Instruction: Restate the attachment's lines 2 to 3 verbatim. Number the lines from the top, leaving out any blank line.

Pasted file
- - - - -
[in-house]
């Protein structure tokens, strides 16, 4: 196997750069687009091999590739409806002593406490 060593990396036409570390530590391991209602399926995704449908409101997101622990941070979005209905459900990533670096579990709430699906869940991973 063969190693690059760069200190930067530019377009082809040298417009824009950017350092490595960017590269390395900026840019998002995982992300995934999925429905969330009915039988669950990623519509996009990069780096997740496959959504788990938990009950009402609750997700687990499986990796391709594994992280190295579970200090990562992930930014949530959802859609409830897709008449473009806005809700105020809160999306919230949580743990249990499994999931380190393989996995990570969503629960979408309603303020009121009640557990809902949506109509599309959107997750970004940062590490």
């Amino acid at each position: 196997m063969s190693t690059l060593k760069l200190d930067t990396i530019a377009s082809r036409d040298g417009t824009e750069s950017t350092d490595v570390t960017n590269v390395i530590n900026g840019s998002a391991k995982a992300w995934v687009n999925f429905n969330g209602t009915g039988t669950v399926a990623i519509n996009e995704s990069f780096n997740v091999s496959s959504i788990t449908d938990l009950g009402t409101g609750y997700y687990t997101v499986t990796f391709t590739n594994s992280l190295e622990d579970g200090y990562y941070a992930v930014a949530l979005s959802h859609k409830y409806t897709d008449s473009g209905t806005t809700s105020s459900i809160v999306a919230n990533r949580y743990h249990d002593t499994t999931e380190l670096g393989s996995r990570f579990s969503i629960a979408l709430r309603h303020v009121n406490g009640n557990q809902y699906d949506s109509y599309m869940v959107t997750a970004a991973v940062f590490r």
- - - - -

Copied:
């Protein structure tokens, strides 16, 4: 196997750069687009091999590739409806002593406490 060593990396036409570390530590391991209602399926995704449908409101997101622990941070979005209905459900990533670096579990709430699906869940991973 063969190693690059760069200190930067530019377009082809040298417009824009950017350092490595960017590269390395900026840019998002995982992300995934999925429905969330009915039988669950990623519509996009990069780096997740496959959504788990938990009950009402609750997700687990499986990796391709594994992280190295579970200090990562992930930014949530959802859609409830897709008449473009806005809700105020809160999306919230949580743990249990499994999931380190393989996995990570969503629960979408309603303020009121009640557990809902949506109509599309959107997750970004940062590490």
């Amino acid at each position: 196997m063969s190693t690059l060593k760069l200190d930067t990396i530019a377009s082809r036409d040298g417009t824009e750069s950017t350092d490595v570390t960017n590269v390395i530590n900026g840019s998002a391991k995982a992300w995934v687009n999925f429905n969330g209602t009915g039988t669950v399926a990623i519509n996009e995704s990069f780096n997740v091999s496959s959504i788990t449908d938990l009950g009402t409101g609750y997700y687990t997101v499986t990796f391709t590739n594994s992280l190295e622990d579970g200090y990562y941070a992930v930014a949530l979005s959802h859609k409830y409806t897709d008449s473009g209905t806005t809700s105020s459900i809160v999306a919230n990533r949580y743990h249990d002593t499994t999931e380190l670096g393989s996995r990570f579990s969503i629960a979408l709430r309603h303020v009121n406490g009640n557990q809902y699906d949506s109509y599309m869940v959107t997750a970004a991973v940062f590490r």